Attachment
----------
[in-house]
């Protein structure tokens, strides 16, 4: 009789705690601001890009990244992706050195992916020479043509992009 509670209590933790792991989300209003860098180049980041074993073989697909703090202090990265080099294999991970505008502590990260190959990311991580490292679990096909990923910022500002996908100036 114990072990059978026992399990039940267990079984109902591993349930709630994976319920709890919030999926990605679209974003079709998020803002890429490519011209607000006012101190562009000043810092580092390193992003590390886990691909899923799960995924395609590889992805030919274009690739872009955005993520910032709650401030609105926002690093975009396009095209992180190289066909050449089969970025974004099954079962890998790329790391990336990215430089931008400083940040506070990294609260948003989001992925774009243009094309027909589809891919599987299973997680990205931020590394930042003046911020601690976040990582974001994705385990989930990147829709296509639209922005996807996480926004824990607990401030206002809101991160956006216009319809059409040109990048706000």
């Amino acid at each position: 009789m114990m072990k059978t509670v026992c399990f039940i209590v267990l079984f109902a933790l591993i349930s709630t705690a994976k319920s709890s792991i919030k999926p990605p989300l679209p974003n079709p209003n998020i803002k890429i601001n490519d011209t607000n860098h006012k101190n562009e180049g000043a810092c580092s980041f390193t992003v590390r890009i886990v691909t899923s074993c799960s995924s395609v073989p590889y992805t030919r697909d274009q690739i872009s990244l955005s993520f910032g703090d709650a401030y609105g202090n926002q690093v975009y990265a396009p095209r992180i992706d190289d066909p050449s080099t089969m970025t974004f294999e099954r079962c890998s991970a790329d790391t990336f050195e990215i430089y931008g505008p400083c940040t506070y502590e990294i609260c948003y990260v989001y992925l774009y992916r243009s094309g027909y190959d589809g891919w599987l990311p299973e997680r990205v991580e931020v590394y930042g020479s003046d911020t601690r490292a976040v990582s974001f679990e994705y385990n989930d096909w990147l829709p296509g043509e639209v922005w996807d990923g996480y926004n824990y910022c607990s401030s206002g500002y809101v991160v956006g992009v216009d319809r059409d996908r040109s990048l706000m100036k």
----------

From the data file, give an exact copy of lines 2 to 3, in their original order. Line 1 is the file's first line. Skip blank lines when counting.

């Protein structure tokens, strides 16, 4: 009789705690601001890009990244992706050195992916020479043509992009 509670209590933790792991989300209003860098180049980041074993073989697909703090202090990265080099294999991970505008502590990260190959990311991580490292679990096909990923910022500002996908100036 114990072990059978026992399990039940267990079984109902591993349930709630994976319920709890919030999926990605679209974003079709998020803002890429490519011209607000006012101190562009000043810092580092390193992003590390886990691909899923799960995924395609590889992805030919274009690739872009955005993520910032709650401030609105926002690093975009396009095209992180190289066909050449089969970025974004099954079962890998790329790391990336990215430089931008400083940040506070990294609260948003989001992925774009243009094309027909589809891919599987299973997680990205931020590394930042003046911020601690976040990582974001994705385990989930990147829709296509639209922005996807996480926004824990607990401030206002809101991160956006216009319809059409040109990048706000």
């Amino acid at each position: 009789m114990m072990k059978t509670v026992c399990f039940i209590v267990l079984f109902a933790l591993i349930s709630t705690a994976k319920s709890s792991i919030k999926p990605p989300l679209p974003n079709p209003n998020i803002k890429i601001n490519d011209t607000n860098h006012k101190n562009e180049g000043a810092c580092s980041f390193t992003v590390r890009i886990v691909t899923s074993c799960s995924s395609v073989p590889y992805t030919r697909d274009q690739i872009s990244l955005s993520f910032g703090d709650a401030y609105g202090n926002q690093v975009y990265a396009p095209r992180i992706d190289d066909p050449s080099t089969m970025t974004f294999e099954r079962c890998s991970a790329d790391t990336f050195e990215i430089y931008g505008p400083c940040t506070y502590e990294i609260c948003y990260v989001y992925l774009y992916r243009s094309g027909y190959d589809g891919w599987l990311p299973e997680r990205v991580e931020v590394y930042g020479s003046d911020t601690r490292a976040v990582s974001f679990e994705y385990n989930d096909w990147l829709p296509g043509e639209v922005w996807d990923g996480y926004n824990y910022c607990s401030s206002g500002y809101v991160v956006g992009v216009d319809r059409d996908r040109s990048l706000m100036k």